Voice and data stumble at the altar

commentary If one could sum up current enterprise telecommunications trends in one word, that word would be "convergence". A whole generation of communications managers are fully aware that their voice and data networks are likely to become one and the same in the next few years.

commentary If one could sum up current enterprise telecommunications trends in one word, that word would be "convergence".

Renai LeMay, ZDNet Australia
A whole generation of communications managers are fully aware that their voice and data networks are likely to become one and the same in the next few years.

The wave of construction of networks based on the Internet Protocol (IP) is one indication of this inevitability.

Just this week, Gloria Jean's said it would connect its 340 cafes down under with its head office and data centre via an IP-based virtual private network.

And property group Investa revealed a move to IP telephony in its new Sydney HQ.

Another signpost on the convergence road is the the amount of interest shown in networking vendor Cisco's VoiceComm converged comms forums just last week.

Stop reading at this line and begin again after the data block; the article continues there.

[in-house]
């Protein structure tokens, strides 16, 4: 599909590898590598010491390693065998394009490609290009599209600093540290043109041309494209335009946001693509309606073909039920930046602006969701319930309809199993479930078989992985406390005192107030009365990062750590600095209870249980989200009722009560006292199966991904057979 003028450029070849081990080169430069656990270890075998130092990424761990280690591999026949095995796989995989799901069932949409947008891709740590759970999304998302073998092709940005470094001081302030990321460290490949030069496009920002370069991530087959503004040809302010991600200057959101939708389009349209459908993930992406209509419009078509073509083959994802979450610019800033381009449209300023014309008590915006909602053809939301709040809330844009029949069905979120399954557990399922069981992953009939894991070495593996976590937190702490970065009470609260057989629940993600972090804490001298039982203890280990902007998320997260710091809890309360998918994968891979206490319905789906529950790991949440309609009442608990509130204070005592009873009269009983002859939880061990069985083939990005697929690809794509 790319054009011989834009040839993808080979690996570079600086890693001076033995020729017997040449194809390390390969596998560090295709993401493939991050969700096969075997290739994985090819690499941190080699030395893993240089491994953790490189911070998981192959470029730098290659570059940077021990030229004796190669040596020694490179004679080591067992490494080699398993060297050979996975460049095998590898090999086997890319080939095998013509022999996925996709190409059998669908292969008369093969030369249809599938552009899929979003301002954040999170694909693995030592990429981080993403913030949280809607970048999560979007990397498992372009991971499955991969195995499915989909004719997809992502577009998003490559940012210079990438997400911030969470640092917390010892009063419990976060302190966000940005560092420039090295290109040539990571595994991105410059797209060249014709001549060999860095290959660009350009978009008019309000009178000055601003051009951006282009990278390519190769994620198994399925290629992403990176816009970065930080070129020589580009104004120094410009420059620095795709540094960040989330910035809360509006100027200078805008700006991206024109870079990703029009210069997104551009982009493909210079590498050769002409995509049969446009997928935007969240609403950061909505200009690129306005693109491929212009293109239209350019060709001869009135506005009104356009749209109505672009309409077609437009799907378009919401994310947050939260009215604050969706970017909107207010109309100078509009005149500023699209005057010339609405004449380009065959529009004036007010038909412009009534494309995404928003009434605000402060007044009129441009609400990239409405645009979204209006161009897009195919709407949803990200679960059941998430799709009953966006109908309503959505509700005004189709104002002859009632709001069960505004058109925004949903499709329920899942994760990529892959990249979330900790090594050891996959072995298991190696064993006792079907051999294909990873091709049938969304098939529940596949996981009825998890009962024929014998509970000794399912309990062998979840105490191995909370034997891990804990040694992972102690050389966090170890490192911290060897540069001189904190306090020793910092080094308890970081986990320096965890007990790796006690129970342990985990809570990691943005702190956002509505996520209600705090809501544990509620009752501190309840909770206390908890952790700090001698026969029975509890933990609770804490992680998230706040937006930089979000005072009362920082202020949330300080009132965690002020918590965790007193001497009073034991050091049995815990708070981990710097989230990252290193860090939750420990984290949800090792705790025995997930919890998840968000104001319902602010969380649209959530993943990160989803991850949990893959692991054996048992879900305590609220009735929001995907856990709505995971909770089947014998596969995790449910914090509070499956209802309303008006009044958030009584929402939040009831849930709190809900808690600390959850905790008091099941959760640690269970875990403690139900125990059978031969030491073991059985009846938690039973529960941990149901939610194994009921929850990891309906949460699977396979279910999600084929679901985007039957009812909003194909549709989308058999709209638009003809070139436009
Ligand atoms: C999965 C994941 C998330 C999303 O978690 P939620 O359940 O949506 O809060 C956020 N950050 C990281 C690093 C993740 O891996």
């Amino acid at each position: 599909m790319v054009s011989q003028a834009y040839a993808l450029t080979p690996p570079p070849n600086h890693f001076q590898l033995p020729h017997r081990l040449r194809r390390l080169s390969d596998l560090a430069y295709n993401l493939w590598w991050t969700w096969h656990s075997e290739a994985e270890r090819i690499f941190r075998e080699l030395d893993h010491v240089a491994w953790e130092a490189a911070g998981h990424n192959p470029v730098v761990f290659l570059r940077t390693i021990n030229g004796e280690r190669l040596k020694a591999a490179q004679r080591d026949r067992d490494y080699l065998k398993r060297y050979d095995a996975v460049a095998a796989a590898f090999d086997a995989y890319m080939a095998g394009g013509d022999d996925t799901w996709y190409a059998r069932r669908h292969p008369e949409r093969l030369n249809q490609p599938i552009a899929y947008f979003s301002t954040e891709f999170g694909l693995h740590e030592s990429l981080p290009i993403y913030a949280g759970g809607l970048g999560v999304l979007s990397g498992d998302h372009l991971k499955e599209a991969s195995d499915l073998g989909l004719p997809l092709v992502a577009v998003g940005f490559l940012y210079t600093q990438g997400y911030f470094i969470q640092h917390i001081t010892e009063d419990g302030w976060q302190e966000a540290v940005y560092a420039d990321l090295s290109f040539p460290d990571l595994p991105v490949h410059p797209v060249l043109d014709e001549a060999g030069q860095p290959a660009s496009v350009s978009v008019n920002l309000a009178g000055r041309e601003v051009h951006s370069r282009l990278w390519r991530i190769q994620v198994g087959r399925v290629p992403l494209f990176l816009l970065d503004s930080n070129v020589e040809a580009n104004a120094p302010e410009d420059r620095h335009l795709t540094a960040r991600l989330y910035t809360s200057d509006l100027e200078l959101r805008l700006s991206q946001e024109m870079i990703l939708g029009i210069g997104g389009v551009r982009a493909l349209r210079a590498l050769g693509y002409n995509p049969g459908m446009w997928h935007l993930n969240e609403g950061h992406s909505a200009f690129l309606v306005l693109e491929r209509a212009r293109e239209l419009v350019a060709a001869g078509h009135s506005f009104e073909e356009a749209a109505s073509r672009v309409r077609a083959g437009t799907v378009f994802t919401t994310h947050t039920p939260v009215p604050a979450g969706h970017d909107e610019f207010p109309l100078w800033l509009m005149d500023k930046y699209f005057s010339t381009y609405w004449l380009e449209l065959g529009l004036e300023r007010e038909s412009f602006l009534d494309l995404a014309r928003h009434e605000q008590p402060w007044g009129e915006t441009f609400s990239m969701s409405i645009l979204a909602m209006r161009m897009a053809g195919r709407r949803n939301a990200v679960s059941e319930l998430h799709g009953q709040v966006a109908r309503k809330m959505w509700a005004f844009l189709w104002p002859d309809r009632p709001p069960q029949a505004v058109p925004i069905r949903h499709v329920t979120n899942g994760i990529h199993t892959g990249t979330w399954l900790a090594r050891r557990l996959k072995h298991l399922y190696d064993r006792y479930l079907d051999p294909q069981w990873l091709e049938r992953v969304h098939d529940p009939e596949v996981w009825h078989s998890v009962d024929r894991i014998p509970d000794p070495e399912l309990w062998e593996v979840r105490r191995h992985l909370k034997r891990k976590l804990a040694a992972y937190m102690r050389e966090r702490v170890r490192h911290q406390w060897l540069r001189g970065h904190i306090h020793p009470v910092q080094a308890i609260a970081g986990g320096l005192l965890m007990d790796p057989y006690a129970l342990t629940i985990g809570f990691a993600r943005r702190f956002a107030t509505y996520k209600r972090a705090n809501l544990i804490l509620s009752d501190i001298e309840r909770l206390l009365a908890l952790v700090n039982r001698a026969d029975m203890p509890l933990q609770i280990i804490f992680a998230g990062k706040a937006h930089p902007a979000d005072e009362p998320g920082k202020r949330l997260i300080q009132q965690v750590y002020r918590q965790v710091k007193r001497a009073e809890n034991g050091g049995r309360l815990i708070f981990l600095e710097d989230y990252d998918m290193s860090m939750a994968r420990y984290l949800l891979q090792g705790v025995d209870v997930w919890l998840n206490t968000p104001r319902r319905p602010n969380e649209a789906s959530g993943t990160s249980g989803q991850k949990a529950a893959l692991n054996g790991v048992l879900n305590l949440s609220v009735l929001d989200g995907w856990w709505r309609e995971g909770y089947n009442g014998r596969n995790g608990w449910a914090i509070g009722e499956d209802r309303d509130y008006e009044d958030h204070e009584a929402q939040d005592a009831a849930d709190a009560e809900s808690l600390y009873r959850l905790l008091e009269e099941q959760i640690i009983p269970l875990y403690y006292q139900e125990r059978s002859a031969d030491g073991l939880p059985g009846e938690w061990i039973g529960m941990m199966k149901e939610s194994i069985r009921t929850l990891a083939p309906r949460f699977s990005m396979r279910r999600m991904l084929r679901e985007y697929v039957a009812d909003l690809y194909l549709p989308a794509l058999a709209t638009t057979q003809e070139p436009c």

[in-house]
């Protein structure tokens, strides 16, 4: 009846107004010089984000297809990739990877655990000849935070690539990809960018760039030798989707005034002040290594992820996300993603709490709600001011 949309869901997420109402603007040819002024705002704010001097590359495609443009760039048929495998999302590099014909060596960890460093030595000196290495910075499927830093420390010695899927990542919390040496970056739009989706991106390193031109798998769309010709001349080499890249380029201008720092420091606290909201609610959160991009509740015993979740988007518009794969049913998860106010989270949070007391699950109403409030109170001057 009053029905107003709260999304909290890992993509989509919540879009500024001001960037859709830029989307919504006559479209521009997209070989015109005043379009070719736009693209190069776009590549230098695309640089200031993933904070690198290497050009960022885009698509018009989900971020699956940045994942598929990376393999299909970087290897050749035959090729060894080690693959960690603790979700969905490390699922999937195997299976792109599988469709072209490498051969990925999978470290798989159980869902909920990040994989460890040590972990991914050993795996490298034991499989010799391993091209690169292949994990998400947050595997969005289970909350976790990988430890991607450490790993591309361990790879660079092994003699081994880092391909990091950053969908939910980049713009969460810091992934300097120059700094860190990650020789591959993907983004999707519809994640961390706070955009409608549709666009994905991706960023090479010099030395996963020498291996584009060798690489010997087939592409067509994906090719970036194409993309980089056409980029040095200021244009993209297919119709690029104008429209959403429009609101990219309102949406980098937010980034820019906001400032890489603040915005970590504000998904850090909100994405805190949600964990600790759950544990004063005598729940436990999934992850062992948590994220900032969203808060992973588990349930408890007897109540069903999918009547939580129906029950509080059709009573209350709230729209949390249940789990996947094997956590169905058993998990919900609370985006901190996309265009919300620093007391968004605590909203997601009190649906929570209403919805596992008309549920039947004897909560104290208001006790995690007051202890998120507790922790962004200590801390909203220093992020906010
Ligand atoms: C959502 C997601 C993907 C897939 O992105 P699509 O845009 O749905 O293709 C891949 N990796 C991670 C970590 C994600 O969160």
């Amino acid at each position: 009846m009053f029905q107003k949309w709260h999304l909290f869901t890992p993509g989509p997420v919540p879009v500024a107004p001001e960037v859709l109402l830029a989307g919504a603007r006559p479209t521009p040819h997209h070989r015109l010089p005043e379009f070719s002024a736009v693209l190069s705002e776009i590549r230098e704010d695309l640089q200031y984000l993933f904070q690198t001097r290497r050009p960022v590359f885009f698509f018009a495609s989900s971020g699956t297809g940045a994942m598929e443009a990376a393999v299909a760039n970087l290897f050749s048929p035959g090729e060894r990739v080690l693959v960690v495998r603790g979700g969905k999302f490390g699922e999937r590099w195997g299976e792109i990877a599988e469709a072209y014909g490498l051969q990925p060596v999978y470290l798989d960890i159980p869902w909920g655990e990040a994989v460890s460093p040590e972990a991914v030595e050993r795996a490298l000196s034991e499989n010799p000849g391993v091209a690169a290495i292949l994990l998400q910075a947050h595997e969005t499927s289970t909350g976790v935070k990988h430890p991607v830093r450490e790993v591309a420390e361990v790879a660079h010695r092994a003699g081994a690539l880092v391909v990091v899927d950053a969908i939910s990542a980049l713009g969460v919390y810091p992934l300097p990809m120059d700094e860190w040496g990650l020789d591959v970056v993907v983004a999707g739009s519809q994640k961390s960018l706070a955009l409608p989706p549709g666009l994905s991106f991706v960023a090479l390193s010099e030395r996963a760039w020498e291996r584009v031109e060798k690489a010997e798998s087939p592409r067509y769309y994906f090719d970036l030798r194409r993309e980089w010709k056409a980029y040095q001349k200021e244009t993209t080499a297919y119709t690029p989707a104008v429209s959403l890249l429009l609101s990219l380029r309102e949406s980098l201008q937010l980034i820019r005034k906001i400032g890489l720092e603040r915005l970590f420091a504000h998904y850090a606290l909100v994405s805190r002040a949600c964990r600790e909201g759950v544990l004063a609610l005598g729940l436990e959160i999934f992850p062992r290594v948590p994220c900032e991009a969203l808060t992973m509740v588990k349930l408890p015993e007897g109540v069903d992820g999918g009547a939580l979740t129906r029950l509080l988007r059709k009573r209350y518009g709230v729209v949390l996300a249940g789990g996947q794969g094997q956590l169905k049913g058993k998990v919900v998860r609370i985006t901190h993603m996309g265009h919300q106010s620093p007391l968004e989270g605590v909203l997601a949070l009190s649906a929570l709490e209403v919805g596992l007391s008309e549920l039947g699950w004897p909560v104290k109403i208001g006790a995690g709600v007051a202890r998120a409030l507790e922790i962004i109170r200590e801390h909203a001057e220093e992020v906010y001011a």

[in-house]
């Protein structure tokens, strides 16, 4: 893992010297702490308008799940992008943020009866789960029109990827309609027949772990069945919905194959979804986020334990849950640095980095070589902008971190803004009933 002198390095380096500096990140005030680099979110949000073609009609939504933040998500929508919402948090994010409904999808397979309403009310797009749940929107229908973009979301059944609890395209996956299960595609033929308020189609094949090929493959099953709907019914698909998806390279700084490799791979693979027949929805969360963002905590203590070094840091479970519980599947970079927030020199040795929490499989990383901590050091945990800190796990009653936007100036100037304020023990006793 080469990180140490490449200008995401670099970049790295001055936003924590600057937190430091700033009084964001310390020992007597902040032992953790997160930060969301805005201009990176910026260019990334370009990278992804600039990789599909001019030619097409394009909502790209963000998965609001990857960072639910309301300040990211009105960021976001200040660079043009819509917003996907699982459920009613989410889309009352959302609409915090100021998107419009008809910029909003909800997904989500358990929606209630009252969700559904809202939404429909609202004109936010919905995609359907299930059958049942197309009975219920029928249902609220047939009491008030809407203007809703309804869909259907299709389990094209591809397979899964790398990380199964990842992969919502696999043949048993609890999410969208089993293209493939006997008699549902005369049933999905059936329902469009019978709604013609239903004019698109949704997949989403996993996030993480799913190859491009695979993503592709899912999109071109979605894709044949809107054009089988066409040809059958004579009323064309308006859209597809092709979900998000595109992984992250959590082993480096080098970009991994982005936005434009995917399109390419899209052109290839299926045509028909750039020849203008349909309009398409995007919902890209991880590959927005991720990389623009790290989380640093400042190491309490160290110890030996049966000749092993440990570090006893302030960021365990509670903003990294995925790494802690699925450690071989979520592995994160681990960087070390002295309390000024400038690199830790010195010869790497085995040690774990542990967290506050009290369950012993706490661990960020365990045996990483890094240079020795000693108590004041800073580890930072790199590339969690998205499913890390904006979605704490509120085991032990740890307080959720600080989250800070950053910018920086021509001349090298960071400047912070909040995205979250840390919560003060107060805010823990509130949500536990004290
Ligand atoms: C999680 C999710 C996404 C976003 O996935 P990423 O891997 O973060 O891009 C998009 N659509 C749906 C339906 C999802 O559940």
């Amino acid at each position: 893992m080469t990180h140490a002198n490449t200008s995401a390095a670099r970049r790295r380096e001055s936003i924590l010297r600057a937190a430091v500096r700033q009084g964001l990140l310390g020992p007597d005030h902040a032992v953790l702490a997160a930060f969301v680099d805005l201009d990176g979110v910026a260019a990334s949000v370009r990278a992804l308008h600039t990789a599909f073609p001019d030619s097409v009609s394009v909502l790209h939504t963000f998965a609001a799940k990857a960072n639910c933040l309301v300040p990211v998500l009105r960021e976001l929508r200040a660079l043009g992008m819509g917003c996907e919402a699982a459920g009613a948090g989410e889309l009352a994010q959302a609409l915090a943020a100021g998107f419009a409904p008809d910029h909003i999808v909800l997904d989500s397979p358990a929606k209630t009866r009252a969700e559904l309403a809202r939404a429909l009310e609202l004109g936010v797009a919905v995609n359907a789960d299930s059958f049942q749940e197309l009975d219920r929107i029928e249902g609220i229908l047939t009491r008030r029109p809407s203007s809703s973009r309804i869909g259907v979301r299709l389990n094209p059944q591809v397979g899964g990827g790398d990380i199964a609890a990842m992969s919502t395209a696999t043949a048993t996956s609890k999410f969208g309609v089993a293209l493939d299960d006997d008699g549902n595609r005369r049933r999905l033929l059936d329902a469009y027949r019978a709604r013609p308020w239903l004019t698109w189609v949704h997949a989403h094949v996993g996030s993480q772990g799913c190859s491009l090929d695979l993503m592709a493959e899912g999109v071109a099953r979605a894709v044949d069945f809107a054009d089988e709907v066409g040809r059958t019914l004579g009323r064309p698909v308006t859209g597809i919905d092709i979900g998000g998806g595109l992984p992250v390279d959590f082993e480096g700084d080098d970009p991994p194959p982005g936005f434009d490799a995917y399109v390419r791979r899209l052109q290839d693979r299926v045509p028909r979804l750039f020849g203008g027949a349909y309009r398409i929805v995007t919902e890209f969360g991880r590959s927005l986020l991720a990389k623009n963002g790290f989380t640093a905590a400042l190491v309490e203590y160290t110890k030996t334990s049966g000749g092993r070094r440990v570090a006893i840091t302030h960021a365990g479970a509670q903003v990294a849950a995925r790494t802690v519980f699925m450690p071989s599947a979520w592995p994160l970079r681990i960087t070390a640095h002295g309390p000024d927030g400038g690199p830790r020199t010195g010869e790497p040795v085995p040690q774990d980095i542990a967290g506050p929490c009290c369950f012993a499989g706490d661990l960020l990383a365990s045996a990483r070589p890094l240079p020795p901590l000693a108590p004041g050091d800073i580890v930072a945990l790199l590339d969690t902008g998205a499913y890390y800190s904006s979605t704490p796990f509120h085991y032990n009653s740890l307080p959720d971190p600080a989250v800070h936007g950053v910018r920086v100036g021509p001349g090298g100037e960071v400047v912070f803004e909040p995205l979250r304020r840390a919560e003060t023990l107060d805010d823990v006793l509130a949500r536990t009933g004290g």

The conferences held in Melbourne and Sydney were attended by 250 and 300 people respectively, solid numbers which a Cisco spokesperson described as not surprising, but certainly "impressive".

The giant vendor has recently sold its 400,000th IP phone down under -- double the total this time last year.

Your writer reflected on this trend over coffee with Dimension Data's Australian chief executive Steve Nola yesterday afternoon.

DiData provides ICT services (especially networking) to enterprise clients, working right at the coalface of the nation's corporate networks.

According to Nola, while convergence may have been hyped a few years back, it's finally hit the big time down under. And the CEO should know -- his staff are the ones actually linking voice and data networks together in the field.

Nola's view is that convergence is breeding a new brand of communications manager with skills in both voice and data. CEOs and other top level managers are increasingly looking to the same person for these same skillsets, he said.

Nola's opinion rings true -- after all why maintain separate personnel for functions that are increasingly becoming one?

However they also raise the question of training. Voice and data hardware has traditionally been worlds apart.

It's not likely traditional telephony experts are comfortable with logging into a router and configuring Cisco's IOS operating system. On the other hand, data gurus are probably loath to get their hands dirty configuring a PABX.

For this fully "converged" communications manager to step up to the plate it's likely some beefing up of skills will have to take place.

What's your opinion? Is convergence taking place in your workplace and what effects is it having? Drop us a line at renai.lemay@zdnet.com.au.

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